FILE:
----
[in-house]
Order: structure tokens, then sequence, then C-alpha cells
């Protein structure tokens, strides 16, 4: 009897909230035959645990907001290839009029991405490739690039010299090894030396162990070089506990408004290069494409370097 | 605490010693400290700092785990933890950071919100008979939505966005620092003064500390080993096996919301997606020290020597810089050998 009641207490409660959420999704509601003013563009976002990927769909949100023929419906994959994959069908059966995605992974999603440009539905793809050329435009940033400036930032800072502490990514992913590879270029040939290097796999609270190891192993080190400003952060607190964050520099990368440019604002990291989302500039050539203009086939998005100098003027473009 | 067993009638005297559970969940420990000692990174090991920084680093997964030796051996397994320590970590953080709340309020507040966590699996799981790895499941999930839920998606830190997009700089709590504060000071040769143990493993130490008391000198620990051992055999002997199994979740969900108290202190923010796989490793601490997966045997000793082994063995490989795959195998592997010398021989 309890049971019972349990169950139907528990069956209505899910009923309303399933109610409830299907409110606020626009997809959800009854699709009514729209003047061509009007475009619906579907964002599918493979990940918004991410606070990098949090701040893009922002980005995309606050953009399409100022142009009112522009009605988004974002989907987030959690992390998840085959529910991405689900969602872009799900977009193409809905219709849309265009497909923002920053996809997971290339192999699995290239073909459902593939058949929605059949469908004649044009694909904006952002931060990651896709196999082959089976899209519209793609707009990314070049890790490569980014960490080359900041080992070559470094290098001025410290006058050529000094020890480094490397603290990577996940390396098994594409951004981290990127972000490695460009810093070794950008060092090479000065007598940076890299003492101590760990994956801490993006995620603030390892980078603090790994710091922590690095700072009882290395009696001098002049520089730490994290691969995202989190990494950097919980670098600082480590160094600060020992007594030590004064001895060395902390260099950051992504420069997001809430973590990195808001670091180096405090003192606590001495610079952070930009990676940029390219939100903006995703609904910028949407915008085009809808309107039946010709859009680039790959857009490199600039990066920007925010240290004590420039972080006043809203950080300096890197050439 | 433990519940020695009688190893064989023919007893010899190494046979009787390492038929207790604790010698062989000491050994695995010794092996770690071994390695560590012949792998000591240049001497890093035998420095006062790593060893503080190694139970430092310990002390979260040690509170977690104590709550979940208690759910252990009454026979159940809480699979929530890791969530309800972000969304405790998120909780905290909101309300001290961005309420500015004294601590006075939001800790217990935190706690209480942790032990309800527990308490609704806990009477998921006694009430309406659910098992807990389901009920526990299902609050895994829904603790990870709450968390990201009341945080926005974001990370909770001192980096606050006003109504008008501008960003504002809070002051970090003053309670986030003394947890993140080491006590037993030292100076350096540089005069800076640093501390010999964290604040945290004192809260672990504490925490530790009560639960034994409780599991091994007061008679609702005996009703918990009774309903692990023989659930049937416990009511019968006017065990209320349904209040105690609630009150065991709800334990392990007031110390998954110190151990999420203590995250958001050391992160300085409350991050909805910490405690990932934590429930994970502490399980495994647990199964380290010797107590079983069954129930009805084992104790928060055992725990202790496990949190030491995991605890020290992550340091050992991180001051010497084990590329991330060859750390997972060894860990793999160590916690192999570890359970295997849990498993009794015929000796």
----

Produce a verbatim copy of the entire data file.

[in-house]
Order: structure tokens, then sequence, then C-alpha cells
């Protein structure tokens, strides 16, 4: 009897909230035959645990907001290839009029991405490739690039010299090894030396162990070089506990408004290069494409370097 | 605490010693400290700092785990933890950071919100008979939505966005620092003064500390080993096996919301997606020290020597810089050998 009641207490409660959420999704509601003013563009976002990927769909949100023929419906994959994959069908059966995605992974999603440009539905793809050329435009940033400036930032800072502490990514992913590879270029040939290097796999609270190891192993080190400003952060607190964050520099990368440019604002990291989302500039050539203009086939998005100098003027473009 | 067993009638005297559970969940420990000692990174090991920084680093997964030796051996397994320590970590953080709340309020507040966590699996799981790895499941999930839920998606830190997009700089709590504060000071040769143990493993130490008391000198620990051992055999002997199994979740969900108290202190923010796989490793601490997966045997000793082994063995490989795959195998592997010398021989 309890049971019972349990169950139907528990069956209505899910009923309303399933109610409830299907409110606020626009997809959800009854699709009514729209003047061509009007475009619906579907964002599918493979990940918004991410606070990098949090701040893009922002980005995309606050953009399409100022142009009112522009009605988004974002989907987030959690992390998840085959529910991405689900969602872009799900977009193409809905219709849309265009497909923002920053996809997971290339192999699995290239073909459902593939058949929605059949469908004649044009694909904006952002931060990651896709196999082959089976899209519209793609707009990314070049890790490569980014960490080359900041080992070559470094290098001025410290006058050529000094020890480094490397603290990577996940390396098994594409951004981290990127972000490695460009810093070794950008060092090479000065007598940076890299003492101590760990994956801490993006995620603030390892980078603090790994710091922590690095700072009882290395009696001098002049520089730490994290691969995202989190990494950097919980670098600082480590160094600060020992007594030590004064001895060395902390260099950051992504420069997001809430973590990195808001670091180096405090003192606590001495610079952070930009990676940029390219939100903006995703609904910028949407915008085009809808309107039946010709859009680039790959857009490199600039990066920007925010240290004590420039972080006043809203950080300096890197050439 | 433990519940020695009688190893064989023919007893010899190494046979009787390492038929207790604790010698062989000491050994695995010794092996770690071994390695560590012949792998000591240049001497890093035998420095006062790593060893503080190694139970430092310990002390979260040690509170977690104590709550979940208690759910252990009454026979159940809480699979929530890791969530309800972000969304405790998120909780905290909101309300001290961005309420500015004294601590006075939001800790217990935190706690209480942790032990309800527990308490609704806990009477998921006694009430309406659910098992807990389901009920526990299902609050895994829904603790990870709450968390990201009341945080926005974001990370909770001192980096606050006003109504008008501008960003504002809070002051970090003053309670986030003394947890993140080491006590037993030292100076350096540089005069800076640093501390010999964290604040945290004192809260672990504490925490530790009560639960034994409780599991091994007061008679609702005996009703918990009774309903692990023989659930049937416990009511019968006017065990209320349904209040105690609630009150065991709800334990392990007031110390998954110190151990999420203590995250958001050391992160300085409350991050909805910490405690990932934590429930994970502490399980495994647990199964380290010797107590079983069954129930009805084992104790928060055992725990202790496990949190030491995991605890020290992550340091050992991180001051010497084990590329991330060859750390997972060894860990793999160590916690192999570890359970295997849990498993009794015929000796």